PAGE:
Christian, Jewish and Muslim students gathered in unity Tuesday to plant five trees for peace.

More than 50 students assembled under the tall pines at Phelps Park for the 14th Annual Trees for Peace Interfaith Tree Planting Project. Sponsored by the City of Winter Park and the Multifaith Education Project, the program encourages children to appreciate diversity while building relationships with people of other faiths.

“We are truly planting seeds of love and friendship,” said Debra Medina, director of the Multifaith Education Project. Medina said the program teaches students to be stewards of the earth by learning about environmental responsibility from each faith and sharing them with one another.

Fifth and sixth graders from The Geneva School, the Jewish Academy of Orlando and Leaders Preparatory School met at each school to show off their religion and culture. Tuesday was their final meeting as they planted five trees and blessed them according to their faith.

Some of the prayers were taken from holy books and some were spoken from the heart.

“We pray that the trees will live and have a really long life in our community,” said Charley Turnbull, a sixth grader from The Geneva School in Casselberry.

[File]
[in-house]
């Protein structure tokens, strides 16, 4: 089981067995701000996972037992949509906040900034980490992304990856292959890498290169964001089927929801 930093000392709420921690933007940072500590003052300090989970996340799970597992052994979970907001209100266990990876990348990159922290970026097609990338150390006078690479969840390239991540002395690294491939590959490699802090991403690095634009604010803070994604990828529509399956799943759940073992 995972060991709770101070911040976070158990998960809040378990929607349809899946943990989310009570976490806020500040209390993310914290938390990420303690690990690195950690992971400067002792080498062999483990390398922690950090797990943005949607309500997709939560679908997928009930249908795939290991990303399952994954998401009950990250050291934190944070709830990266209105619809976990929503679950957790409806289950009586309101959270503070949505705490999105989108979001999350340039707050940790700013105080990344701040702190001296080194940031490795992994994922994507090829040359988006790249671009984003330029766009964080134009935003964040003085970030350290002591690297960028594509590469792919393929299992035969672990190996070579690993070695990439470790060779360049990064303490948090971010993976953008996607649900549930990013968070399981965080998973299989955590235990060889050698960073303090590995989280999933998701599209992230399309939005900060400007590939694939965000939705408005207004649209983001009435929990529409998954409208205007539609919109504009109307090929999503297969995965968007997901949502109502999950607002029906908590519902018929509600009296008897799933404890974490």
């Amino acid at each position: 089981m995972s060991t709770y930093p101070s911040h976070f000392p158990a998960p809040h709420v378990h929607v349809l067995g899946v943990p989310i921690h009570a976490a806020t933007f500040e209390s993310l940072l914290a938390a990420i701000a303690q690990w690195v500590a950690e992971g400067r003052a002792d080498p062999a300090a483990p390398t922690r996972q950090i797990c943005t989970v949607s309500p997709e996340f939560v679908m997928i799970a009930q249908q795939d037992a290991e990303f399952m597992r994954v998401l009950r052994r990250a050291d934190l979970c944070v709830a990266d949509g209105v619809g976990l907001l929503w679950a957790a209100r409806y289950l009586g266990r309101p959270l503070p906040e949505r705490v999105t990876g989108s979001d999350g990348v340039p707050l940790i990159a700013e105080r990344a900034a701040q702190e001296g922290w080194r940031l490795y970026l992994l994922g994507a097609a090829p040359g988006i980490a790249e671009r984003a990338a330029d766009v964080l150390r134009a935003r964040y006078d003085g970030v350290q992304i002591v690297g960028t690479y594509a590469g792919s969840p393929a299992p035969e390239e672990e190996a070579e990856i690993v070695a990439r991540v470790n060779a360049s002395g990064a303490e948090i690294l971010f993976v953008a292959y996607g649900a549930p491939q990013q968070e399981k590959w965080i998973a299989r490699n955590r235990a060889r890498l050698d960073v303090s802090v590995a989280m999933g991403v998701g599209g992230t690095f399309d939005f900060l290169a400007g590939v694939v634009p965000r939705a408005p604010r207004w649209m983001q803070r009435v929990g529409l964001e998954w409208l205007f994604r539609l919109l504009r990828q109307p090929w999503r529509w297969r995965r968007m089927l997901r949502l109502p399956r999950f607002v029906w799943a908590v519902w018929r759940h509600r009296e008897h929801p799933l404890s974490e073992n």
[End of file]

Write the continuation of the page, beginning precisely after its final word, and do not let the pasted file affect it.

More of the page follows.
Children from the Jewish Academy of Orlando read in unison:

“Each tree absorbs a bit of our pollution and then transforms it into oxygen, a source of life. Each tree is truly a tree of life.”

The City of Winter Park’s Urban Forestry Division helped the children plant a long leaf pine, redbud, slash pine, southern magnolia and tulip poplar. The city also donated a tree to each school so the students can hold their own tree planting ceremony at their respective schools. The students were encouraged to water the trees and watch their growth when they visit the park.

After the tree planting, the students shared a picnic lunch under the pavilion at Phelps Park. They chatted about their beliefs, their peanut butter preferences and whether Greek or plain yogurt was the healthier option.

“The children have learned about the differences between the faiths and we are celebrating that while enjoying each other’s company,” said Mike Beates, dean of students at the Geneva School.

About The Author

The youngest of seven children, Terry O. Roen followed two older brothers into journalism. Her career started as a reporter for the Orlando Sentinel, where she wrote stories on city and county government, schools, courts and religion. She has also reported for the Associated Press, where she covered the Casey Anthony and Trayvon Martin trials along with the Pulse massacre. Married to her husband, Hal, they have two children and live in Winter Park. A lifelong tourist in her own state, she writes about Central Florida’s growing tourism industry for Florida Politics and Orlando Rising.

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